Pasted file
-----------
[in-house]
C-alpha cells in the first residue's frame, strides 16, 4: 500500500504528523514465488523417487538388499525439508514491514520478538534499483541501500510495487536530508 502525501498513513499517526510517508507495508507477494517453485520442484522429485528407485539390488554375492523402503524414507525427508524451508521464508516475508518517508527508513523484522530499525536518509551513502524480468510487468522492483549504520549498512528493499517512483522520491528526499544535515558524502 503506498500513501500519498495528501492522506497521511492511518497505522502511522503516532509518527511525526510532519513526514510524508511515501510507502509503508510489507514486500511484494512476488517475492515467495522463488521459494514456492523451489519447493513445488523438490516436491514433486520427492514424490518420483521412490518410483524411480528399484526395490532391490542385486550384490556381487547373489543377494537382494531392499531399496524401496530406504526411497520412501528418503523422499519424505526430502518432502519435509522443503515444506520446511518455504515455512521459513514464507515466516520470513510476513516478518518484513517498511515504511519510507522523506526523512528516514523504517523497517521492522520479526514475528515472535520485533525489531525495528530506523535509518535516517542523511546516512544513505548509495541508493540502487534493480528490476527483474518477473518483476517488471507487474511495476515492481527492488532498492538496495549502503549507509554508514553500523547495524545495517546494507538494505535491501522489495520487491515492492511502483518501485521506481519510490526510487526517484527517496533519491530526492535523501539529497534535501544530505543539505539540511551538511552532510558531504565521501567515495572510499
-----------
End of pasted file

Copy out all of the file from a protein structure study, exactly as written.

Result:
[in-house]
C-alpha cells in the first residue's frame, strides 16, 4: 500500500504528523514465488523417487538388499525439508514491514520478538534499483541501500510495487536530508 502525501498513513499517526510517508507495508507477494517453485520442484522429485528407485539390488554375492523402503524414507525427508524451508521464508516475508518517508527508513523484522530499525536518509551513502524480468510487468522492483549504520549498512528493499517512483522520491528526499544535515558524502 503506498500513501500519498495528501492522506497521511492511518497505522502511522503516532509518527511525526510532519513526514510524508511515501510507502509503508510489507514486500511484494512476488517475492515467495522463488521459494514456492523451489519447493513445488523438490516436491514433486520427492514424490518420483521412490518410483524411480528399484526395490532391490542385486550384490556381487547373489543377494537382494531392499531399496524401496530406504526411497520412501528418503523422499519424505526430502518432502519435509522443503515444506520446511518455504515455512521459513514464507515466516520470513510476513516478518518484513517498511515504511519510507522523506526523512528516514523504517523497517521492522520479526514475528515472535520485533525489531525495528530506523535509518535516517542523511546516512544513505548509495541508493540502487534493480528490476527483474518477473518483476517488471507487474511495476515492481527492488532498492538496495549502503549507509554508514553500523547495524545495517546494507538494505535491501522489495520487491515492492511502483518501485521506481519510490526510487526517484527517496533519491530526492535523501539529497534535501544530505543539505539540511551538511552532510558531504565521501567515495572510499